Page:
A news site that covers the postal service revealed this week the design for the long anticipated Harvey Milk stamp.
According to Linn’s Stamp News, it features a black and white photo of Milk, the first LGBT person to be elected to public office in San Francisco when he won a seat on the Board of Supervisors in 1977, surrounded by a black background with his name spelled out overhead in white type. In the upper left-hand corner is a vertical band of rainbow colors representing the LGBT community’s pride flag.
Spokesmen with the postal service and the Harvey Milk Foundation did not immediately respond to the Bay Area Reporter’s request for comment this morning (Tuesday, April 1).
Its release is expected to be this May 22, on Milk’s birthday and an unofficial state holiday in California. The 49¢ forever stamp will be the nation’s first to honor an American for their role in the fight for LGBT rights.
Milk was a community activist, business owner in the gay Castro district, and a political columnist for the B.A.R. during the 1970s. His life and that of then-Mayor George Moscone came to a tragic end on the morning of November 27, 1978 when disgruntled former supervisor Dan White killed the progressive politicians in City Hall.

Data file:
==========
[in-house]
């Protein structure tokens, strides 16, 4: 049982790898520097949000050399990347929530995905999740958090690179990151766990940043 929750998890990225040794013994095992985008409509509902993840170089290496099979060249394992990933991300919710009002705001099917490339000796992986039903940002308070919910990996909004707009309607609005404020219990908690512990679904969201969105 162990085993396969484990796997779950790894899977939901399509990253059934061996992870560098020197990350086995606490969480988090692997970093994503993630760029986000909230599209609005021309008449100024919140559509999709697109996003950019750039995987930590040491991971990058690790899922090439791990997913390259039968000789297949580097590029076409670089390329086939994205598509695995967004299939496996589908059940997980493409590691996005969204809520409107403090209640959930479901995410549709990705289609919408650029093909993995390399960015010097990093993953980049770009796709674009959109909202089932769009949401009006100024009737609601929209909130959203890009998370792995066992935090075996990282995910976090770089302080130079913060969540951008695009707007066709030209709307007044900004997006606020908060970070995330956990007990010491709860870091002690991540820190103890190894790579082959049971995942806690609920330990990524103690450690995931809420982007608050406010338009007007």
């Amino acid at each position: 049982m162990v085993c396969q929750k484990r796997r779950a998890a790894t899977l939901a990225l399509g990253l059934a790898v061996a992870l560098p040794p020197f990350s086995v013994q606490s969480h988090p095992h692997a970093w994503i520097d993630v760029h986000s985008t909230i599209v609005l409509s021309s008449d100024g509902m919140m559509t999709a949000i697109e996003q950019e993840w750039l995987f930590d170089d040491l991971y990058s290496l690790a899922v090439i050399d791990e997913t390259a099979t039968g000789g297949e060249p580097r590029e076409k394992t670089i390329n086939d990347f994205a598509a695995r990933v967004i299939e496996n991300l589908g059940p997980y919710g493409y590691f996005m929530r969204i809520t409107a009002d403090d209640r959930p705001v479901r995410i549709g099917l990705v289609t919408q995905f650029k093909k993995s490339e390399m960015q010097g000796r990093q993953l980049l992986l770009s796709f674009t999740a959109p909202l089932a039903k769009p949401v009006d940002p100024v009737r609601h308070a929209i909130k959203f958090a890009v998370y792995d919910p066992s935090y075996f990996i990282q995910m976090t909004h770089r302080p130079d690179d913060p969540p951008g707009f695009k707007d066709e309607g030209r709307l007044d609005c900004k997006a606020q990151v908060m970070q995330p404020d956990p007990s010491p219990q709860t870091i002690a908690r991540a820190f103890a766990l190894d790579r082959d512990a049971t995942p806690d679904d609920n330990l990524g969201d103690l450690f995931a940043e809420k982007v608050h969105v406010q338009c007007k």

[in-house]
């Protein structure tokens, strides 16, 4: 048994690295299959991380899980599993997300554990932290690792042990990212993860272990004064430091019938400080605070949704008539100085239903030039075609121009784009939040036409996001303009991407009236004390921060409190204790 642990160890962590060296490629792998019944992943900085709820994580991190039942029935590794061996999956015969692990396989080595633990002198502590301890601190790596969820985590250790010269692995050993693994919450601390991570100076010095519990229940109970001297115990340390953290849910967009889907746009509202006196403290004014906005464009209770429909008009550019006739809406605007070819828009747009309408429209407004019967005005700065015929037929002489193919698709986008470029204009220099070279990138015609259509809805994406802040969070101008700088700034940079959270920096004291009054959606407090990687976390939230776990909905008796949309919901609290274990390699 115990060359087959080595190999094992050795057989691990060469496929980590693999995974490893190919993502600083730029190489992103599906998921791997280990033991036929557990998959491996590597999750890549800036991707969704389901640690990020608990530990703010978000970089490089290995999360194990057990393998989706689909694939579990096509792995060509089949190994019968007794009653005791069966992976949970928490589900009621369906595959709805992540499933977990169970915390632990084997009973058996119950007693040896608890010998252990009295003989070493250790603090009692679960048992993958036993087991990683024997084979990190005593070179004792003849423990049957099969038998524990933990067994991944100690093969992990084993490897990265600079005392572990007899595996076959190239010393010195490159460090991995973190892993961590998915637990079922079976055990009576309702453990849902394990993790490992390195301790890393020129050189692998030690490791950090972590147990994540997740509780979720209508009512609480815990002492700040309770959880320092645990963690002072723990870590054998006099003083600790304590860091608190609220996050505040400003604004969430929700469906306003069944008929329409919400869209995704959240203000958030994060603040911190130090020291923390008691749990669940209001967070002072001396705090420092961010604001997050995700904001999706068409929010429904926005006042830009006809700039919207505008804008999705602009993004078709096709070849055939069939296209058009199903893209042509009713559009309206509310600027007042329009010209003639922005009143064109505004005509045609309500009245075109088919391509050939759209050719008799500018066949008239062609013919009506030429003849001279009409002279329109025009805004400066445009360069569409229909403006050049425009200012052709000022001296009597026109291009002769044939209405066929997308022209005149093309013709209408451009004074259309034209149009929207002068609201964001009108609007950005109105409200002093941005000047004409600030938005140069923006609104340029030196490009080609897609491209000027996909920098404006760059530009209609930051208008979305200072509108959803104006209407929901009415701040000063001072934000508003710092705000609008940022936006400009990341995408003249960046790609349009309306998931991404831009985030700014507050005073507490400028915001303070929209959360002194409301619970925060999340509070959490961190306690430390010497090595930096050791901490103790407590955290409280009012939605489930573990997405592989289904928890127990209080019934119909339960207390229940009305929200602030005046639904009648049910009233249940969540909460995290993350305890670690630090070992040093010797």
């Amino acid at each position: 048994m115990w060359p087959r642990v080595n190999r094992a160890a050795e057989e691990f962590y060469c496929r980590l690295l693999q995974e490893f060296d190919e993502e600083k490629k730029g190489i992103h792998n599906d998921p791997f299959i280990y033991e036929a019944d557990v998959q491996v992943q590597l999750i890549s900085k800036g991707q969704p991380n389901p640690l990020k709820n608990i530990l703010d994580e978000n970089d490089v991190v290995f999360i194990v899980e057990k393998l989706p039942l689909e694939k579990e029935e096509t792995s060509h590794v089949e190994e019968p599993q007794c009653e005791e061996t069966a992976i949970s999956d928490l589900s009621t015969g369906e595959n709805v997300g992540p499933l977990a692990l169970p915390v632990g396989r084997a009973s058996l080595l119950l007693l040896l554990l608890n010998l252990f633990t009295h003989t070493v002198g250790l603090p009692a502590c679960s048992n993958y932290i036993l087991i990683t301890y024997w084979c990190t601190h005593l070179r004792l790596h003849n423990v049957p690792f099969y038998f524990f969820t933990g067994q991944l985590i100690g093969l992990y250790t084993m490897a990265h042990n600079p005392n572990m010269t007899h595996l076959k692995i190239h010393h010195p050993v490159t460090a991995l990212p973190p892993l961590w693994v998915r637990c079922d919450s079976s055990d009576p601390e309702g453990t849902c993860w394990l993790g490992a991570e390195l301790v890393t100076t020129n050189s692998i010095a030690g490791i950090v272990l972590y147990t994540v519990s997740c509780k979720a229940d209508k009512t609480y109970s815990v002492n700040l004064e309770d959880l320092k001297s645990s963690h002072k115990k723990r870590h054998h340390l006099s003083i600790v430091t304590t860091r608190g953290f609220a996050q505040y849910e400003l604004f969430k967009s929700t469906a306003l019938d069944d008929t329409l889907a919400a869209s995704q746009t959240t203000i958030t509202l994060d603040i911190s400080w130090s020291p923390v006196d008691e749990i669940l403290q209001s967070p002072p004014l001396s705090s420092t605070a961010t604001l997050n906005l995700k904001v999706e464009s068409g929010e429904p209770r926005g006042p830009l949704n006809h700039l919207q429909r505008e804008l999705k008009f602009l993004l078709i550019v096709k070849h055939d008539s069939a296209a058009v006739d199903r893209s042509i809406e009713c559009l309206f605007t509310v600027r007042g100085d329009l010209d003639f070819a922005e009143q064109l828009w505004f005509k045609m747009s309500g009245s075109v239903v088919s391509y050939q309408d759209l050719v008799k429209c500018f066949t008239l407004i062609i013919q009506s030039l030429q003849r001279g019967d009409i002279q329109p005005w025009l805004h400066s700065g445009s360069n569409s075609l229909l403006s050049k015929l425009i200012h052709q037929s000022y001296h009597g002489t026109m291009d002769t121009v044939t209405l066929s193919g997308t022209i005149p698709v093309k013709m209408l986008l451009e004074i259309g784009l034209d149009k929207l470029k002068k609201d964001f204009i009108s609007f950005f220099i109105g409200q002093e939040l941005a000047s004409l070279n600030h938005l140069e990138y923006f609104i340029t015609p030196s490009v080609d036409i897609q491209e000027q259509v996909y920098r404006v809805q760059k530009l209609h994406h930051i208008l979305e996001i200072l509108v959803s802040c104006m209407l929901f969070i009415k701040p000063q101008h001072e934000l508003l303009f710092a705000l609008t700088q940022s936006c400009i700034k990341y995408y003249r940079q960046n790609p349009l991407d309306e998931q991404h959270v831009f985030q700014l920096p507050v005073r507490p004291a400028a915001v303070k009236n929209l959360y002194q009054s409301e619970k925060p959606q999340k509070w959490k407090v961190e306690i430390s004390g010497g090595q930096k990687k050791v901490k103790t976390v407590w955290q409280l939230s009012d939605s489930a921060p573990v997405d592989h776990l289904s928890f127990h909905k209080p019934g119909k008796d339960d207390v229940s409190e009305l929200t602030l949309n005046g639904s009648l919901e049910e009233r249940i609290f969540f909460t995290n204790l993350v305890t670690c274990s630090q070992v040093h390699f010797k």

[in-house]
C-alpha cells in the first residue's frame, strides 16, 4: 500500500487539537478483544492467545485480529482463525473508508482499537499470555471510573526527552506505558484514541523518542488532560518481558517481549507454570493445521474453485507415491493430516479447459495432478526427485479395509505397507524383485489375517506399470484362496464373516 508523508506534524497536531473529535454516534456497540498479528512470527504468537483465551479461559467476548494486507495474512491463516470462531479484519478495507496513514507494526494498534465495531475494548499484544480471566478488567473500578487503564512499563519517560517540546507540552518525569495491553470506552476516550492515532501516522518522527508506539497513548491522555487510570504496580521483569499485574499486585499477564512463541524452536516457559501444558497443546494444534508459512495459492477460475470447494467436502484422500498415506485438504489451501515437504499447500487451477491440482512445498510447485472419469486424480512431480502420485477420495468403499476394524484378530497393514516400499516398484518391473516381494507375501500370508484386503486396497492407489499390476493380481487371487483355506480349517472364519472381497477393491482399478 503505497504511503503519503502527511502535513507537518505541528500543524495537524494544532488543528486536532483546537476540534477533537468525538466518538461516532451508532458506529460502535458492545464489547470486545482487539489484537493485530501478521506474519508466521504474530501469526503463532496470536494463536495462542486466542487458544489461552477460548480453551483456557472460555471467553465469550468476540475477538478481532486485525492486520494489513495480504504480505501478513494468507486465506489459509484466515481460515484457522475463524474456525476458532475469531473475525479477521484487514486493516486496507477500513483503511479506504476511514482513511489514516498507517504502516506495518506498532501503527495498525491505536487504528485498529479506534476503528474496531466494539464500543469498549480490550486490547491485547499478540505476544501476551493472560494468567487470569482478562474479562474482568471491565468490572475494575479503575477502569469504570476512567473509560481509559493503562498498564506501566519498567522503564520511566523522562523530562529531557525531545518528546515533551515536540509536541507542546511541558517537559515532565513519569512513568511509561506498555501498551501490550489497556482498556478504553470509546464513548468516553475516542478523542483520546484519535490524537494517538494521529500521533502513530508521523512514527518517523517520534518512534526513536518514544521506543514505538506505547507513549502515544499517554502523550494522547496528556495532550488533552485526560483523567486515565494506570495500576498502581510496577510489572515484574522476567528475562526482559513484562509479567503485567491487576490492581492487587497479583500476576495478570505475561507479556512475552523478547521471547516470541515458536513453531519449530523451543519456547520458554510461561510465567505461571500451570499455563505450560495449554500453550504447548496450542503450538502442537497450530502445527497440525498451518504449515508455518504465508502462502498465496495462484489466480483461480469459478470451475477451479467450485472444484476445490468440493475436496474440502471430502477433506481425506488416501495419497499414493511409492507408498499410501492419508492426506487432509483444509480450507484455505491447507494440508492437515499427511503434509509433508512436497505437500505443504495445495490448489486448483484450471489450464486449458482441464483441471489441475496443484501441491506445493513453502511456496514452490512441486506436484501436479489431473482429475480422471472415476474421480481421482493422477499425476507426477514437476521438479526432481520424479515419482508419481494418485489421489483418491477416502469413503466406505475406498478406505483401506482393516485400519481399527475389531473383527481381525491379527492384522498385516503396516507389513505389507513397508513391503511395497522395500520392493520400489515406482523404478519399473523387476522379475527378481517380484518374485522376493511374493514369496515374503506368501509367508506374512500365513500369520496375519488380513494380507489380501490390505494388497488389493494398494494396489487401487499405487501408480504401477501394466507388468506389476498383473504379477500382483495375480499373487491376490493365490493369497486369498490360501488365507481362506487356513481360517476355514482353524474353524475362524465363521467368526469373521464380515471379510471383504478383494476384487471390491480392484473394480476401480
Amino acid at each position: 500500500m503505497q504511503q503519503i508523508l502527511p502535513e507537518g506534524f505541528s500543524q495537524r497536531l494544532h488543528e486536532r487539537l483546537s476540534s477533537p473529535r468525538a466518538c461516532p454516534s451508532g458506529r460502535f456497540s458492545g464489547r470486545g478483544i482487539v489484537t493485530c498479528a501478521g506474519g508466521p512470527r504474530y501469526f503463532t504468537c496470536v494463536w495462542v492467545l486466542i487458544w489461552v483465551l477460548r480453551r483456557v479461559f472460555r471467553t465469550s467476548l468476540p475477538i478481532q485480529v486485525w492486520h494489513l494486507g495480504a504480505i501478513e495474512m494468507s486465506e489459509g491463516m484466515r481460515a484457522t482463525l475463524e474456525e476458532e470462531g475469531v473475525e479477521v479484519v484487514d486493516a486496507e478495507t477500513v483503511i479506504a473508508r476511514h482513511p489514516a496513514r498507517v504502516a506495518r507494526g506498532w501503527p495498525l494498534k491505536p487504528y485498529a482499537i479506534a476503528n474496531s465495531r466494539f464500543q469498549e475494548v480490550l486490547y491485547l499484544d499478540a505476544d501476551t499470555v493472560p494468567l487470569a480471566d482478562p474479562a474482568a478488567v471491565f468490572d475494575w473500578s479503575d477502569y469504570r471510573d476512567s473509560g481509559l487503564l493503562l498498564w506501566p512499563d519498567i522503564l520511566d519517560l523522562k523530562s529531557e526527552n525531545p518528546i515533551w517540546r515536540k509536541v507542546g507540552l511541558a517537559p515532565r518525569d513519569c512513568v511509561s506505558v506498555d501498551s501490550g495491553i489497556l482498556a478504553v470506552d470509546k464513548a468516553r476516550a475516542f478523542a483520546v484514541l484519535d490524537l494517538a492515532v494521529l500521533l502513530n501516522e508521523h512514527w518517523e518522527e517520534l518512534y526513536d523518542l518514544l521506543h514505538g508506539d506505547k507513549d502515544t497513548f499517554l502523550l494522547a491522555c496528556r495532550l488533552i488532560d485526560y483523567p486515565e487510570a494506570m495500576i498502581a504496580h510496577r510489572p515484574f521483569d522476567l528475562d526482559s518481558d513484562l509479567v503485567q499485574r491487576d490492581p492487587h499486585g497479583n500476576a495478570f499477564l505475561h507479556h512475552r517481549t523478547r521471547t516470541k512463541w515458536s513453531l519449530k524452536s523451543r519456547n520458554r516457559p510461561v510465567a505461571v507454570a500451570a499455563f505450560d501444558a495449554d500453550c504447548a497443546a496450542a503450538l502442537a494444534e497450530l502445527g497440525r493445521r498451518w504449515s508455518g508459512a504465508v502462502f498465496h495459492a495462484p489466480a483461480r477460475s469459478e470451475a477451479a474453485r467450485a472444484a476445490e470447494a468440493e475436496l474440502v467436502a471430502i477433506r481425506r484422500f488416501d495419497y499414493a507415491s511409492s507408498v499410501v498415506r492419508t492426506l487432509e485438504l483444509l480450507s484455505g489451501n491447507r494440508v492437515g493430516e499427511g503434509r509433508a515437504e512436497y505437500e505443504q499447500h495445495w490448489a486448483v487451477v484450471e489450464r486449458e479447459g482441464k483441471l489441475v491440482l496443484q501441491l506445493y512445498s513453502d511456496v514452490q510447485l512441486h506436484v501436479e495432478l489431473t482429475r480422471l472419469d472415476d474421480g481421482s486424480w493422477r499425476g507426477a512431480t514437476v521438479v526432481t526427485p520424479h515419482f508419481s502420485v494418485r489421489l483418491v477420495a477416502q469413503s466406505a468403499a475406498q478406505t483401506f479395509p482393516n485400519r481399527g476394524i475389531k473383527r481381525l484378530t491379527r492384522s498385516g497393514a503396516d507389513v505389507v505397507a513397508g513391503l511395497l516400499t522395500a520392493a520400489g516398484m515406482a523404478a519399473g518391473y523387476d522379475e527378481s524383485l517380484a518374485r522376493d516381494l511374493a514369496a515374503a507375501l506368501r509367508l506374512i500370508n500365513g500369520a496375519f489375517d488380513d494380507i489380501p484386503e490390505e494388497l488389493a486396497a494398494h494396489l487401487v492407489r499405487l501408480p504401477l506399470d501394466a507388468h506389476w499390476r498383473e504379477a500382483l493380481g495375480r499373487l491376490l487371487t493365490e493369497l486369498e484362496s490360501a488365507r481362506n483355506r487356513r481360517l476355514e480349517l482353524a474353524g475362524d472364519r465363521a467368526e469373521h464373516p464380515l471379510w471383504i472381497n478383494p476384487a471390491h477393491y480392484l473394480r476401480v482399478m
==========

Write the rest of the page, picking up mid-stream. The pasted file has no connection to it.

The idea of a Milk stamp first arose in the late 1980s, when San Francisco artist Jim Leff, a gay man who knew Milk, painted a mock-up of what such a stamp could look like. In 2005 San Francisco’s 11-member Board of Supervisors unanimously passed a resolution calling on the U.S. postmaster general to issue one for the gay rights leader.
But it wasn’t until 2009, when the B.A.R. began reporting about a Facebook campaign calling for the creation of a Milk stamp, that the idea began to gain momentum. The coverage spawned a nationwide campaign urging the postal service to issue the stamp.
Four years ago the B.A.R. broke the news that the Citizens’ Stamp Advisory Committee had contacted Milk’s family about a potential stamp. And last May the paper disclosed that leaked documents obtained by Linn’s showed the advisory committee had voted to release the Milk stamp in 2014.
The postal service has yet to say where the issuance ceremony for the Milk stamp will take place. As the B.A.R. reported in March, a local philatelist started a White House petition calling for it to be in San Francisco due to rumors that it will take place in Washington, D.C.
The petition has failed to draw public support, however, netting just 20 signatures as of today. Linn’s March 31 report noted that Washington, D.C. and San Francisco are both under consideration to be the first-day cities for the Milk stamp issuance ceremony.
The site added that dual ceremonies in both cities is also a possibility.